Foreign Affairs and International Trade Canada (DFAIT) is arranging for the updating of the Canadian input-output data in the GTAP database. The present preliminary analysis is, however, based on the 1990 input-output structure; an update to this report will reflect more up-to-date input-output data, when those become available. The out-dated input-output data reduce the level of confidence in the estimated sectoral output changes in the present simulations, since these changes combine the direct impact on sectors of own-tariff changes (e.g., the impact on the steel sector of changes in the tariff on steel) with the indirect impact of changes in production in other sectors induced by the FTA (e.g. steel sector output changes in response to a change in auto production in-duced by tariff changes on autos), based on the input-output structure as represented in the model. Moreover, the sectoral output numbers reflect the structure of trade in 2001. For these reasons, we do not report detailed sectoral output results since these could be quite misleading, given the significant changes in Canada’s economic structure since 1990 and trade since 2001.
Table 1 sets out summary information on the Canadian and Korean economies.
Table 1: Canada and Korea: Summary Statistics, 2005
|GDP at market prices (C$ billions)||$955||$1,369|
|Gross National Income at purchasing power parity (US$ billions)||$1,055||$1,040|
|Population (2005, millions)||47.82||32.27|
|Per-capita GDP at market prices (C$)||$19,972||$42,423|
|Per-capita GNI at purchasing power parity (US$41,950)||$21,850||$32,220|
|Trade and Investment|
|Exports of goods and services as share of GDP||42.5%||37.8%|
|Imports of goods and services as share of GDP||40.0%||34.1%|
|Two-way trade in goods and services as share of GDP||82.5%||71.9%|
|Outward direct investment as share of GDP (2004)||4.7%||35.0%|
|Inward direct investment as share of GDP (2004)||12.9%||29.5%|
|Economic Structure: shares of total output*|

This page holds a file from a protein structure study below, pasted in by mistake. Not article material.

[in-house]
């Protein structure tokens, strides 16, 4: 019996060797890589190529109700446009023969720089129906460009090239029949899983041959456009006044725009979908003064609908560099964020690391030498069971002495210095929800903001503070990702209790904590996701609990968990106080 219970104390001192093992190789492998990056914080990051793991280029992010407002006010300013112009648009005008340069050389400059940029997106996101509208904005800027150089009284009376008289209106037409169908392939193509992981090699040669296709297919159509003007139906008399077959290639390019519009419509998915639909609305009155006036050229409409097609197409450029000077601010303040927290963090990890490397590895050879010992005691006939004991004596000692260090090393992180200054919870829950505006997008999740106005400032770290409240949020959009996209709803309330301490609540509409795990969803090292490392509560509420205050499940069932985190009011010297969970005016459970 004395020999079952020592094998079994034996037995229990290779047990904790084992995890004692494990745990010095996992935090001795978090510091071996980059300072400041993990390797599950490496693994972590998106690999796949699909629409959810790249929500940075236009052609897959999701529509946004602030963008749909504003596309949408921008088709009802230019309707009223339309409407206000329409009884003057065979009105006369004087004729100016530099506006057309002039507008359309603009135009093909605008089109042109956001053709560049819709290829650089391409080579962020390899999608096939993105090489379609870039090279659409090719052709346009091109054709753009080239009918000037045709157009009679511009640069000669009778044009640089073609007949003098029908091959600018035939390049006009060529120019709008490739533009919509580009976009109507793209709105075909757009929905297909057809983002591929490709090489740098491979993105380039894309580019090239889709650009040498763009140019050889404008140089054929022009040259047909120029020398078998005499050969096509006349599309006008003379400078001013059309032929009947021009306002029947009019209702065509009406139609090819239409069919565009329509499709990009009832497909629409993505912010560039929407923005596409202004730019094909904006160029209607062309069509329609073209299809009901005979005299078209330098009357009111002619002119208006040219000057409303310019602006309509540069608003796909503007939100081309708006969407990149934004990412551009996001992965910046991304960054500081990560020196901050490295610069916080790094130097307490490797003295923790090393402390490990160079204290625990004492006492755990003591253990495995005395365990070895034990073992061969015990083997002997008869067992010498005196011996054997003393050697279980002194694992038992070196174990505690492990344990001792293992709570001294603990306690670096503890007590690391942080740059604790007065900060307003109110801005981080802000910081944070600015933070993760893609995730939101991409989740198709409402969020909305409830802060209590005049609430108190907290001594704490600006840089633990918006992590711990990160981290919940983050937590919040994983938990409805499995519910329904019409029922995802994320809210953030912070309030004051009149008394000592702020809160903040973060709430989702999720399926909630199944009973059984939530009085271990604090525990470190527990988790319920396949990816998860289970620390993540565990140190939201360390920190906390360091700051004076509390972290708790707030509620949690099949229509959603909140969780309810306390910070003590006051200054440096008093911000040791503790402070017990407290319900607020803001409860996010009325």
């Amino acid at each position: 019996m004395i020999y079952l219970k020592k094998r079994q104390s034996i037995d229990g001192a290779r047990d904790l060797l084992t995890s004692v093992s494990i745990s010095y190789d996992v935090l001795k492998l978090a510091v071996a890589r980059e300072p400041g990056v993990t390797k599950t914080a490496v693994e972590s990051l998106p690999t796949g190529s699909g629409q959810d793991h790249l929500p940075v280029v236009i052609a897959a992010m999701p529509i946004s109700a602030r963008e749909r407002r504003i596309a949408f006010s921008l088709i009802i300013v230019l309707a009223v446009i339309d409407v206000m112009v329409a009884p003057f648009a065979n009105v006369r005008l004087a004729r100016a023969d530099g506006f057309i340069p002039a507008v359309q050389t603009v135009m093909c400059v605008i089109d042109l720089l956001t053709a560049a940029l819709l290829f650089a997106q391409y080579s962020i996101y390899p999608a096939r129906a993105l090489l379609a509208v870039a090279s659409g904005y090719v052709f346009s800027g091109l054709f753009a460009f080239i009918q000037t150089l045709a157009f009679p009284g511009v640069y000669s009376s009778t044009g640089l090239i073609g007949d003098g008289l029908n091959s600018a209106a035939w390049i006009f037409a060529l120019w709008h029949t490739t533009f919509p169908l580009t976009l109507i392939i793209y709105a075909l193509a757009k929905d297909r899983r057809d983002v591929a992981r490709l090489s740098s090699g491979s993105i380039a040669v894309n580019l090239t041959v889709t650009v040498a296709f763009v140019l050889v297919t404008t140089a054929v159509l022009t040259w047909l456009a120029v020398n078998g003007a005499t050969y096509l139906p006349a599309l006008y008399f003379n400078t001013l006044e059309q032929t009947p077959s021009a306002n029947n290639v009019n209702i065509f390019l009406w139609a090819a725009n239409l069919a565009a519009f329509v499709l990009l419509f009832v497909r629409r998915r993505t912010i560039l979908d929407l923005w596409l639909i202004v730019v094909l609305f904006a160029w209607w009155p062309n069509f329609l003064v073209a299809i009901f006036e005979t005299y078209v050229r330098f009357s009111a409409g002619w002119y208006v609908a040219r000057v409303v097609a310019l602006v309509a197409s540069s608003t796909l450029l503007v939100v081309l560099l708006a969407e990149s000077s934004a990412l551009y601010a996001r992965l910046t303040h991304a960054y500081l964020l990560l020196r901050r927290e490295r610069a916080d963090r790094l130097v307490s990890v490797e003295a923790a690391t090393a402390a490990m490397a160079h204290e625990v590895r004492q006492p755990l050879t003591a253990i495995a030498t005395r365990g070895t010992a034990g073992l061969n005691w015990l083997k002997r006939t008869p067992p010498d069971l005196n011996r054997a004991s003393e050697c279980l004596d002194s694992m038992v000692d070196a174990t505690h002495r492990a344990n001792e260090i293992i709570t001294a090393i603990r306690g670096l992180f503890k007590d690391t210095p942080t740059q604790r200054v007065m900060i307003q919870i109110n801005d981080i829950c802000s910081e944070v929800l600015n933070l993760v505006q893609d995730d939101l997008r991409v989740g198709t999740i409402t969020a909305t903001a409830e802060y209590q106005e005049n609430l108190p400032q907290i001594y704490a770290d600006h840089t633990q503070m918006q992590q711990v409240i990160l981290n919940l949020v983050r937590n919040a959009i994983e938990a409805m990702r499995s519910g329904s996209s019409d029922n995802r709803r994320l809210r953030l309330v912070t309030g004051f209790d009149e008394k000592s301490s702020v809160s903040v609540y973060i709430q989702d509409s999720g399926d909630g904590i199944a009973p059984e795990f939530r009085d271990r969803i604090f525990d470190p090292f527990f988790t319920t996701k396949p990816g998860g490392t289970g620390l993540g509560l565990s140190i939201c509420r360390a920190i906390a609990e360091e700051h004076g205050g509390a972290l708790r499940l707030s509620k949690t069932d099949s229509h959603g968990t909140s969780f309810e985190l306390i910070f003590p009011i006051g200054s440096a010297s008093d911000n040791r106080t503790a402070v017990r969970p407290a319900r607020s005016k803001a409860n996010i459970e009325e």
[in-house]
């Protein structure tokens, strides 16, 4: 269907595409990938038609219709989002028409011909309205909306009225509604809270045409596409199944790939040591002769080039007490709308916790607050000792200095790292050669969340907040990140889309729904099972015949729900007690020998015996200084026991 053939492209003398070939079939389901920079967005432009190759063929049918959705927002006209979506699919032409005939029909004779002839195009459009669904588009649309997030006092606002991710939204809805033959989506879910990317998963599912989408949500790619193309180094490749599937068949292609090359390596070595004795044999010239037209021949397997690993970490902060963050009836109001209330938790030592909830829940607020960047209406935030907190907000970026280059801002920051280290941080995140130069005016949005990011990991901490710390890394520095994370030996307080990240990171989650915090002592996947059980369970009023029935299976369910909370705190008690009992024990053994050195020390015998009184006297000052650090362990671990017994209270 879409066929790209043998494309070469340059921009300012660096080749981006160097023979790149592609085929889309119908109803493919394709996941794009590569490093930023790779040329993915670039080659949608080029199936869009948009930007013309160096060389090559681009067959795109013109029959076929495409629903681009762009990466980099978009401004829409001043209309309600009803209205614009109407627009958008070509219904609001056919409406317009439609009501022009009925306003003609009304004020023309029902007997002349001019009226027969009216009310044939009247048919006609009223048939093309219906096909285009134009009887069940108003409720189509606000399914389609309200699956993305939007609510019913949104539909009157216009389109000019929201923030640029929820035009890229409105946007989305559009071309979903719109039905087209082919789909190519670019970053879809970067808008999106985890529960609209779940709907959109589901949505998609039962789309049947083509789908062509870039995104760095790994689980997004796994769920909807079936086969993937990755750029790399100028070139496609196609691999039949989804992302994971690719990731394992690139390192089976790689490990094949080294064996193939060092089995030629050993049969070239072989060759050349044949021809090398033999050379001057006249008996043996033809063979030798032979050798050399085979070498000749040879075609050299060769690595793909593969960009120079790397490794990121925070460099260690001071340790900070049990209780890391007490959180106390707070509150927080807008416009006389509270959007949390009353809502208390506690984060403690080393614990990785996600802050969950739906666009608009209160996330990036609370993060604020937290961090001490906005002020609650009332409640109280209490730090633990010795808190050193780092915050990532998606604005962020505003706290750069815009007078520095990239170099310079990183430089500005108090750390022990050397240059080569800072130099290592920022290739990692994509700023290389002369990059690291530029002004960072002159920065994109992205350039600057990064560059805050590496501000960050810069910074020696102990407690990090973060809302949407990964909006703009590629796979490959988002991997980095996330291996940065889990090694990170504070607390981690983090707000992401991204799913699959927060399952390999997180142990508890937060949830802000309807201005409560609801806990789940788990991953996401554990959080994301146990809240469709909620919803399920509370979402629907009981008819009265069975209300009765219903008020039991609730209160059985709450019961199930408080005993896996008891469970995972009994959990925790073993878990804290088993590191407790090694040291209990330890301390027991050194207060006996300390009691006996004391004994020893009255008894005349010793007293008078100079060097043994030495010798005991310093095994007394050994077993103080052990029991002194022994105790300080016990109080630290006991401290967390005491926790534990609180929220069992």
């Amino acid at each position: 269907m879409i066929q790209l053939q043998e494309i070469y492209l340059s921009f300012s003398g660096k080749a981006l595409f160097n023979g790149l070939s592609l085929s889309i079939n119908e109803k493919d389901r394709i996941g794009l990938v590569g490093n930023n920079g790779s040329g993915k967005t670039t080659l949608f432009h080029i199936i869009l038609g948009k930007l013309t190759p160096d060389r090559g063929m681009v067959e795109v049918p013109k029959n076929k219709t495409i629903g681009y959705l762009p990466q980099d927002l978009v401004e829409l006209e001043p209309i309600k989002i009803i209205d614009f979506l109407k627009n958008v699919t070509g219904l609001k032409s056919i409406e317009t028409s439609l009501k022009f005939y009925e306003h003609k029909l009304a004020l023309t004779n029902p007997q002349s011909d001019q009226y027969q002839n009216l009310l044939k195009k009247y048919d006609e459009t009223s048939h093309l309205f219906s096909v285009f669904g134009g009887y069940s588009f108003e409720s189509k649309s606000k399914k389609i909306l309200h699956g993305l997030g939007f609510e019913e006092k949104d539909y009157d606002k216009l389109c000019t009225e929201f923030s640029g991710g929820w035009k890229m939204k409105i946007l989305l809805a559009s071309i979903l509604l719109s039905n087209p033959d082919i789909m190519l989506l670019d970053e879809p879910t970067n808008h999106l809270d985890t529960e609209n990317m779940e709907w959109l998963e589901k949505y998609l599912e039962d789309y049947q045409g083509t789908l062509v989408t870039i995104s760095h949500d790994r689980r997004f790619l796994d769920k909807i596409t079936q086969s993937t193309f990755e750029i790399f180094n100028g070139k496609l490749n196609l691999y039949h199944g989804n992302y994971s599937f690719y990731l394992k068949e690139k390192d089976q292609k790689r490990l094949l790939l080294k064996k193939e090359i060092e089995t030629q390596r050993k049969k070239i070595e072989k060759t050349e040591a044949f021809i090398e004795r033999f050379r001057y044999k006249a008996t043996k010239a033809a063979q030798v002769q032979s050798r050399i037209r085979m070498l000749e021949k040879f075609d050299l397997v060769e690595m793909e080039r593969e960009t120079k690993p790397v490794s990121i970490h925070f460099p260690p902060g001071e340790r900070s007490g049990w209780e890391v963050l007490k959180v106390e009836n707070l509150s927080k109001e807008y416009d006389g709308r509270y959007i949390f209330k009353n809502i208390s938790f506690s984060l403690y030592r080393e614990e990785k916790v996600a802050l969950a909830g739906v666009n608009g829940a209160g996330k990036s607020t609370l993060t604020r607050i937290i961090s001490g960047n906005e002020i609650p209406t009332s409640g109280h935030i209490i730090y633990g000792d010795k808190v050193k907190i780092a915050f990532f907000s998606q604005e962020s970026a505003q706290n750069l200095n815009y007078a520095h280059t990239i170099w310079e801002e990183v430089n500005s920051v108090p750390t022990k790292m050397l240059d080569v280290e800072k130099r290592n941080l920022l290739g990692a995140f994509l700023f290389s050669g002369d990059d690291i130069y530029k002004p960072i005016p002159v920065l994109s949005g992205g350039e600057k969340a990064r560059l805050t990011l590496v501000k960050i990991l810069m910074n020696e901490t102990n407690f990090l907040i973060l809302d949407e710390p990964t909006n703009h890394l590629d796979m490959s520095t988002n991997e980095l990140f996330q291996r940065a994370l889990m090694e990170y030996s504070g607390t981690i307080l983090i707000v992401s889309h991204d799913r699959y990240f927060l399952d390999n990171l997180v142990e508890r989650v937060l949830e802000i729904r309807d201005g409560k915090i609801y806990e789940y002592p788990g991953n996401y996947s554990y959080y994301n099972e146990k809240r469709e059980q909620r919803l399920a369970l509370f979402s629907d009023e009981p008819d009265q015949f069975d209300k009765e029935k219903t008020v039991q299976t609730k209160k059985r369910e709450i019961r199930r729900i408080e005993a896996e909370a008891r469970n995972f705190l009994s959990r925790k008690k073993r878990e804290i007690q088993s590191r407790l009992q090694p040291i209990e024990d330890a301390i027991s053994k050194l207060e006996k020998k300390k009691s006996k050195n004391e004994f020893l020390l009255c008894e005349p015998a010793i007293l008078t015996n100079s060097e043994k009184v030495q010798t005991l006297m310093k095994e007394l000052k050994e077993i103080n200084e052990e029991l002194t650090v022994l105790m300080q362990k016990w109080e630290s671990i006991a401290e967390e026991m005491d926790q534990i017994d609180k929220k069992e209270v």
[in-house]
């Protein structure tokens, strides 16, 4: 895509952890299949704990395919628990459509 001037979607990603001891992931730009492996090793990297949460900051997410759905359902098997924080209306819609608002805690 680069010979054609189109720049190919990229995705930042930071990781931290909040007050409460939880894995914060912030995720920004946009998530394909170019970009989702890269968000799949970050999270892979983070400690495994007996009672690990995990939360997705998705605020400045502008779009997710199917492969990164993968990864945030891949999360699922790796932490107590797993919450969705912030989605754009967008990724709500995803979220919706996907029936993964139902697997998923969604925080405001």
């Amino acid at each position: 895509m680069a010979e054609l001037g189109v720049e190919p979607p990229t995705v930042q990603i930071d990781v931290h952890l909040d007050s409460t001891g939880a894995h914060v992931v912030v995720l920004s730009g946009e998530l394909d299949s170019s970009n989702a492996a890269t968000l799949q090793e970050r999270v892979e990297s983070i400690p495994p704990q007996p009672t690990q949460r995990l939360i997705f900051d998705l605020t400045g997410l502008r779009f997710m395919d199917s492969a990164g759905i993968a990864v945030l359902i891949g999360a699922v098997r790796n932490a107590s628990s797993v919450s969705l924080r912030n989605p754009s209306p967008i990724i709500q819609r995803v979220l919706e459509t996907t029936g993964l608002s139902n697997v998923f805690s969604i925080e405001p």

|Primary (agriculture, forestry, fishery & mining)||3.7%||7.2%|
|Secondary (manufacturing, construction & utilities)||40.0%||25.1%|
Source: GDP and population figures are from the International Monetary Fund (IMF), International Financial Statis-tics; purchasing power parity data are from the World Bank, World Development Report 2007, Table 1; the Canada-Korea exchange rate used to convert Korean won data into Canadian dollars is from the Bank of Canada website; trade and industrial structure data and inward and outward investment are from Korea National Statistical Office and Statistics Canada respectively.
*Shares of GDP at factor cost. For Korea, industrial structure is as of 2005; for Canada as of 2002 based on current dollar GDP shares.
Korea ranked 11th globally in terms of gross domestic product (GDP) in 2005 with an econ-omy measured at market exchange rates about 70% the size of 9th-ranked Canada’s. Meas-ured in terms of gross national income (GNI) at purchasing power parity exchange rates, Ko-rea’s economy was slightly larger than Canada’s in 2005. Korea’s population in 2005 was almost 50% larger than Canada’s, resulting in substantially lower levels of per-capita income when compared at purchasing power parity exchange rates, and even more so when com-pared at market exchange rates.
Like Canada, Korea is a highly open economy, with two-way trade in goods and services equivalent to 82.5% of GDP in 2005 (versus 71.9% for Canada). In 2005, Korea ranked 12th in the world in two-way merchandise trade of $660.3 billion. However, Korea is much less open in terms of two-way investment than it is in trade: the stock of inward foreign direct investment (FDI) in Korea in 2004 amounted to $114 billion or 12.9% of Korea’s GDP; the stock of outward investment totalled only $42 billion or 4.7% of Korea’s GDP.
Over time, Korea’s industrial structure has come to increasingly resemble the structure of the advanced economies. Compared to Canada, Korea’s primary and services sector are smaller, while manufacturing and other industry accounts for a greater share of output than in Canada.
Korea’s macroeconomic performance and prospects